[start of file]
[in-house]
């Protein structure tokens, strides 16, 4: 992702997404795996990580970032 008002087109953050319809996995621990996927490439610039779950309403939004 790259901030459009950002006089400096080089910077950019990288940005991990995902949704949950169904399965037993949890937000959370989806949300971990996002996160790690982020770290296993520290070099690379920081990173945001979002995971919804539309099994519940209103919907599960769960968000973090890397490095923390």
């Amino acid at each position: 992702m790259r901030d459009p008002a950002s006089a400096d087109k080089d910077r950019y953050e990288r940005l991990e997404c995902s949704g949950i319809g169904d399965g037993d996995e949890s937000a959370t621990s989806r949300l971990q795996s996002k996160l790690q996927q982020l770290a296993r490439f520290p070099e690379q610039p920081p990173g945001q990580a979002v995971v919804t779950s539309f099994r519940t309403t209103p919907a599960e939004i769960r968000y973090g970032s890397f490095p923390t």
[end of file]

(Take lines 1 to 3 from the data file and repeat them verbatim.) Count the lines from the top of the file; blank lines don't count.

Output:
[in-house]
């Protein structure tokens, strides 16, 4: 992702997404795996990580970032 008002087109953050319809996995621990996927490439610039779950309403939004 790259901030459009950002006089400096080089910077950019990288940005991990995902949704949950169904399965037993949890937000959370989806949300971990996002996160790690982020770290296993520290070099690379920081990173945001979002995971919804539309099994519940209103919907599960769960968000973090890397490095923390």
């Amino acid at each position: 992702m790259r901030d459009p008002a950002s006089a400096d087109k080089d910077r950019y953050e990288r940005l991990e997404c995902s949704g949950i319809g169904d399965g037993d996995e949890s937000a959370t621990s989806r949300l971990q795996s996002k996160l790690q996927q982020l770290a296993r490439f520290p070099e690379q610039p920081p990173g945001q990580a979002v995971v919804t779950s539309f099994r519940t309403t209103p919907a599960e939004i769960r968000y973090g970032s890397f490095p923390t």